According to a report in Daily Variety, MGM has signed the producers and director of "Barbershop" to do a sequel.
The studio is said to be still in talks with Ice Cube and other actors to return, but director Tim Story is definitely on board.
"We had so much fun the first time," said Story, "I can't wait to figure out what these barbers are going to do next."
The movie touched off some controversy over some dialogue that poked fun at civil rights icons including Rev. Martin Luther King and Rosa Parks. But it also made a ton of money -- generating more than $65 million at the U.S. box office while appealing a racially diverse audience.
SPIELBERG AT LINCOLN CENTER
A spokeswoman for DreamWorks confirmed that Steven Spielberg will appear at Lincoln Center on Nov. 25 to talk about his work and preview his upcoming movie "Catch Me if You Can," starring Leonard DiCaprio and Tom Hanks.
DiCaprio plays Frank Abagnale, the youngest man ever to make the FBI's most-wanted list. He posed at various times as a doctor, a lawyer, and even as an FBI agent, passing millions of dollars worth of rubber checks.
Eventually, the FBI turned Abagnale into a consultant -- specializing in helping to solve white-collar crime.
At his November appearance at Lincoln Center, Spielberg will preview about 20 minutes of the new movie and show clips from several of his other movies.
American moviegoers went back for seconds of Hannibal Lechter's latest dish, making "Red Dragon" No. 1 at the box office for a second straight week, with $17.6 million.
The fourth feature about novelist Thomas Harris' grisly monster-hero has now taken in $63.2 million in 10 days.
Reese Witherspoon's comedy "Sweet Home Alabama" was No. 2 with $14.1 million, while the new romance "Brown Sugar" opened in third with $11.1 million. Another new release, the action-thriller "Transporter," opened at No. 4 with $9.2 million, while "My Big Fat Greek Wedding" stayed in the top five with $7.9 million -- bringing its six-month total to $158.4 million and giving it 87th place on the list of all-time U.S. blockbusters.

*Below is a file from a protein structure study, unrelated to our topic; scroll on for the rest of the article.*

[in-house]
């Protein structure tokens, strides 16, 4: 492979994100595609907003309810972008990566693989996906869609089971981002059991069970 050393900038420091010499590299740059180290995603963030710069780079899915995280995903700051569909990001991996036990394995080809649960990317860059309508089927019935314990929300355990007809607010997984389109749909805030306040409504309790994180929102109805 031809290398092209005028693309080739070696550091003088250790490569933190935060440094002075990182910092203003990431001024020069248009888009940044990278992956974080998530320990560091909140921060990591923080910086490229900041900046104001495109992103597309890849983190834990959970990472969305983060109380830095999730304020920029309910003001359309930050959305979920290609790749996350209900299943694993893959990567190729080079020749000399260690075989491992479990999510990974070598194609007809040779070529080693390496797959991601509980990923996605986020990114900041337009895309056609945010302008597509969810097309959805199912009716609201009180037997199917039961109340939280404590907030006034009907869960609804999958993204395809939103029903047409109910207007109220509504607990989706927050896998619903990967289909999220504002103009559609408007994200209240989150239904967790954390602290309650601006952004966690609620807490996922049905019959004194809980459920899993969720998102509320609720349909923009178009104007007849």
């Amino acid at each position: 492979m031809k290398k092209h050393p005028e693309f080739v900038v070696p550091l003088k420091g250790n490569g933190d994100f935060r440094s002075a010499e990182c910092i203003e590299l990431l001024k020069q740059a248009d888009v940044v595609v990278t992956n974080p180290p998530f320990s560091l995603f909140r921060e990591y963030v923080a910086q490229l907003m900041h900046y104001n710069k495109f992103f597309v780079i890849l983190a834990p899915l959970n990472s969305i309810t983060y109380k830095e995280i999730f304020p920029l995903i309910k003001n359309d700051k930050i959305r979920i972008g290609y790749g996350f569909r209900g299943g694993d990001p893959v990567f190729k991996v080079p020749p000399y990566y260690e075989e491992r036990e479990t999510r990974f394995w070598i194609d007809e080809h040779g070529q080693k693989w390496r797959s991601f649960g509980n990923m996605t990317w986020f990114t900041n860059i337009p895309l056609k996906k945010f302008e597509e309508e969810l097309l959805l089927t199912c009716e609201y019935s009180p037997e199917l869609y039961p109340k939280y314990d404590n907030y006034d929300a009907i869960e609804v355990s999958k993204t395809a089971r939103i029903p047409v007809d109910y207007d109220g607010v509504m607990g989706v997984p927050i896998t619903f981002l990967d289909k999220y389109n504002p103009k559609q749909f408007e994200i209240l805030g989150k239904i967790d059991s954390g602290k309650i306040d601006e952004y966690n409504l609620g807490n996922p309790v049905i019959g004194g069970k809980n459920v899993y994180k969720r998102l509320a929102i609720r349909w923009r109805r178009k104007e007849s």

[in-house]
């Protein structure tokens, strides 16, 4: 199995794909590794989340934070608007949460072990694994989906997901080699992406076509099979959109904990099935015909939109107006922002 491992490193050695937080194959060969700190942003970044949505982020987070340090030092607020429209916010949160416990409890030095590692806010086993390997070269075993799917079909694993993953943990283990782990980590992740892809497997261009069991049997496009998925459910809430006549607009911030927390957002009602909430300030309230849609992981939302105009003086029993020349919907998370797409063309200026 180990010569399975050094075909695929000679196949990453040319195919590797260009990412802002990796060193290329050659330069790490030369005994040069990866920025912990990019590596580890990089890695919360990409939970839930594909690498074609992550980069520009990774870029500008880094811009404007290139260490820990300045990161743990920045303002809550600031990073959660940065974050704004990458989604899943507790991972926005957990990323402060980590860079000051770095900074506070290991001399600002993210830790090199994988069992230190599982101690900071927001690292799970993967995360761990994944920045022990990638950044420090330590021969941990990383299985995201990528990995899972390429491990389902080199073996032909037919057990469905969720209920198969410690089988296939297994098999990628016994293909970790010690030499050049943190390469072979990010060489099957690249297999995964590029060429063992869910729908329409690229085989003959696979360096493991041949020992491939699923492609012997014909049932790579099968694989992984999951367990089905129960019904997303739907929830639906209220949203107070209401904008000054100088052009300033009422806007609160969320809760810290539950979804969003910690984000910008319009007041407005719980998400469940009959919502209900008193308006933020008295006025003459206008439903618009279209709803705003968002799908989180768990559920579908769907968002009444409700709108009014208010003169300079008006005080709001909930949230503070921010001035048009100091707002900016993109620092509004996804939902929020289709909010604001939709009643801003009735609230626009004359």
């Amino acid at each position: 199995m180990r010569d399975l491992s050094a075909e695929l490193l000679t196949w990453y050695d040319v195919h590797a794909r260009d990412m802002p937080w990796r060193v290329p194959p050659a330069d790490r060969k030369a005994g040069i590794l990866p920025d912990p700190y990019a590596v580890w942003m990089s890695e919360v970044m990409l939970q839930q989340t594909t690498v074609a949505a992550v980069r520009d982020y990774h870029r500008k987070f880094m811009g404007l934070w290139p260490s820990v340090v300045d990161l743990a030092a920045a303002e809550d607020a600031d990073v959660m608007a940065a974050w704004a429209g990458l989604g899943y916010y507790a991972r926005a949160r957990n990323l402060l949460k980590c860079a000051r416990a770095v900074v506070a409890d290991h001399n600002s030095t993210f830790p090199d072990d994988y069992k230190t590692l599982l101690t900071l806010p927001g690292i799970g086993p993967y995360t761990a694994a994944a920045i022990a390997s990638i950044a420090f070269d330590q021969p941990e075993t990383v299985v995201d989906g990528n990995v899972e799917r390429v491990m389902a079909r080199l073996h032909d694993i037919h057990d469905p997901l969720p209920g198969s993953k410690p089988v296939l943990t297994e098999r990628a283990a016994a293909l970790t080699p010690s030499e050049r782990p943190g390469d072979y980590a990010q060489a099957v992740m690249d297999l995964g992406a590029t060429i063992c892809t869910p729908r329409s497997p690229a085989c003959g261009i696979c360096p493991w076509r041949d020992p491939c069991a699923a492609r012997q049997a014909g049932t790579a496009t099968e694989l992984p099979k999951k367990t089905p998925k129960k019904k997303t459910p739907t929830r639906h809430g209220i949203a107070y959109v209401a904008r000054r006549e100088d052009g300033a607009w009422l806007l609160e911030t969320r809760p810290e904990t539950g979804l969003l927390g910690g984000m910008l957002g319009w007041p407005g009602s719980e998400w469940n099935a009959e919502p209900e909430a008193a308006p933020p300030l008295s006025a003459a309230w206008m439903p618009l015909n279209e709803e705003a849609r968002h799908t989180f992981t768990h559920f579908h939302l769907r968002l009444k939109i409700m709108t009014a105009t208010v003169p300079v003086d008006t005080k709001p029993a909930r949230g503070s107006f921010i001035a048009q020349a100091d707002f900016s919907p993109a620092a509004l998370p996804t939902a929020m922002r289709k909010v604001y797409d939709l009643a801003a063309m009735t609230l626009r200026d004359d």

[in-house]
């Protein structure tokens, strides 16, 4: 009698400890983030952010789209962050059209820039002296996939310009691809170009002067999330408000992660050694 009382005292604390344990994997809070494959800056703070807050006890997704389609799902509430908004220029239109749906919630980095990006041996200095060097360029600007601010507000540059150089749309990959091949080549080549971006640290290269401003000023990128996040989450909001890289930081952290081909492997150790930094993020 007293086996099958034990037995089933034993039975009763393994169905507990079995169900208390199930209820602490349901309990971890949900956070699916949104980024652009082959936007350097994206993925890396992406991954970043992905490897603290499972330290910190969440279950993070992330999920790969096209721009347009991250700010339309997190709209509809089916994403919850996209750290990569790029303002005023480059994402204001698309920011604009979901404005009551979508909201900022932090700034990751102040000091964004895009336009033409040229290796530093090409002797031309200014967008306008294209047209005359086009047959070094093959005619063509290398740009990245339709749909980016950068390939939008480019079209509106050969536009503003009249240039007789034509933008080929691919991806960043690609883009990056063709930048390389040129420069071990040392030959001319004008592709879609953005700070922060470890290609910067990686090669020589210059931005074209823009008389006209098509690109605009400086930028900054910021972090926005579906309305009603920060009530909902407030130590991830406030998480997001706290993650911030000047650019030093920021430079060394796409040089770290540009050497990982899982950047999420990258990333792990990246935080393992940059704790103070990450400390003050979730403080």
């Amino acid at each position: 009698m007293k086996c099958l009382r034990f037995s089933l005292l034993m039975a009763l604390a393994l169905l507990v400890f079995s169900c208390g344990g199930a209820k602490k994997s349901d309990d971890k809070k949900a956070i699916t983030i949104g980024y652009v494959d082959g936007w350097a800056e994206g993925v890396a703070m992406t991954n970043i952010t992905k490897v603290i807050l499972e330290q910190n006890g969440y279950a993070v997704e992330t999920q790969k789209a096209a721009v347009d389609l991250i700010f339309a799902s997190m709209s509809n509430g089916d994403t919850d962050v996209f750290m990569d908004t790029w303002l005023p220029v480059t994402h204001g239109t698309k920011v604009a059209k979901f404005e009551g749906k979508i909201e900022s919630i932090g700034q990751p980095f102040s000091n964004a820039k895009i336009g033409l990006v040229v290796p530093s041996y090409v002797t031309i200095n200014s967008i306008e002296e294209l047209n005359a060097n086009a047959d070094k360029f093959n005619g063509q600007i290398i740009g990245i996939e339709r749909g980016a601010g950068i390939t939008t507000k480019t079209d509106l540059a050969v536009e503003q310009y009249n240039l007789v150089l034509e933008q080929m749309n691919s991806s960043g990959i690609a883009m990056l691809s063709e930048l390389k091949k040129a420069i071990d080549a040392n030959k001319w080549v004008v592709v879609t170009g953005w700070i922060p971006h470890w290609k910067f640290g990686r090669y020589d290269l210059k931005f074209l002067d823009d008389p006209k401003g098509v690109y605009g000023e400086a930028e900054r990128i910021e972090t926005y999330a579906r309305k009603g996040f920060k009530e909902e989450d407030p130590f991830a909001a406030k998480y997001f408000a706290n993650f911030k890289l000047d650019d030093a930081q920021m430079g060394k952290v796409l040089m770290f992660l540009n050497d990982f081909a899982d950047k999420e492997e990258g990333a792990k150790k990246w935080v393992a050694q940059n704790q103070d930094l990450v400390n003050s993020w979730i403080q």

The new Adam Sandler romantic comedy "Punch-Drunk Love" grossed $380,000 on just five screens in New York, Los Angeles and Toronto -- an astonishing $76,000 per site -- suggesting that the writer-director Paul Thomas Anderson ("Boogie Nights," "Magnolia") may have a blockbuster on his hands.
"Bowling for Columbine" the pro-gun control documentary by Michael Moore ("Roger and Me") took in $206,000 at eight theaters in Los Angeles and New York -- averaging an impressive $25,750 per venue. "Swept Away" only managed $375,000 at 196 theaters, suggesting that the new Madonna movie will be carried out with the next tide.
The top 10 films took in about $90 million -- 20 percent more than the same weekend last year when "Training Day" led with $13.4 million. Year-to-date, the U.S. box-office has taken in $6.9 billion -- about 12 percent ahead of last year's pace.
BUSINESS IS LOOKING UP
Business analysts looking for signs of an economic recovery might take a look at an item in The Hollywood Reporter suggesting that TV advertising has rebounded from the recent dark days when a business turndown resulted in an ad slump of major proportions.
Broadcasters have recently begun to report scarce inventory of commercial time. Richard Gagnon -- media director at Foote, Cone & Belding in New York -- told The Reporter that top cable networks are experiencing a similar flood of advertising bucks.
"Cable is looking very healthy," said Gagnon, "and it's fundamentally driven by the overwhelming demand on the broadcast side."
Lynn Picard, the head of Lifetime's sales operation, said cable channels in general are scrambling to find available ad time for would-be sponsors.
"A lot of the cable networks are running out, so it's been really chaotic," said Picard. "Across the board, we've written so much money in the past few weeks, we're definitely going downhill in terms of inventory."
JUST IN CASE 'FRIENDS' DOESN'T COME BACK
While Hollywood plays a guessing game about the future of "Friends" following its ninth -- and ostensibly last -- season on NBC, there's word that one of the series' stars would consider doing a spin-off of the show once it ends its run on NBC.
Matt LeBlanc told "Extra" he would entertain the idea -- and suggested that his "Friends" cast mates do the same.
"There could be six spin-offs," he said.
"Joey would probably mess it all up," he said. "I don't know that Joey ultimately could be a one-woman man, and Rachel deserves someone who can do that -- who Ross is."
LeBlanc was less willing to talk about how the rest of the show's storylines should turn out when the end comes.
"That's the one thing we are all very reluctant to talk about, is the end," he said. "You know, it's going to be sad, it's going to suck when it's over, but all good things come to an end."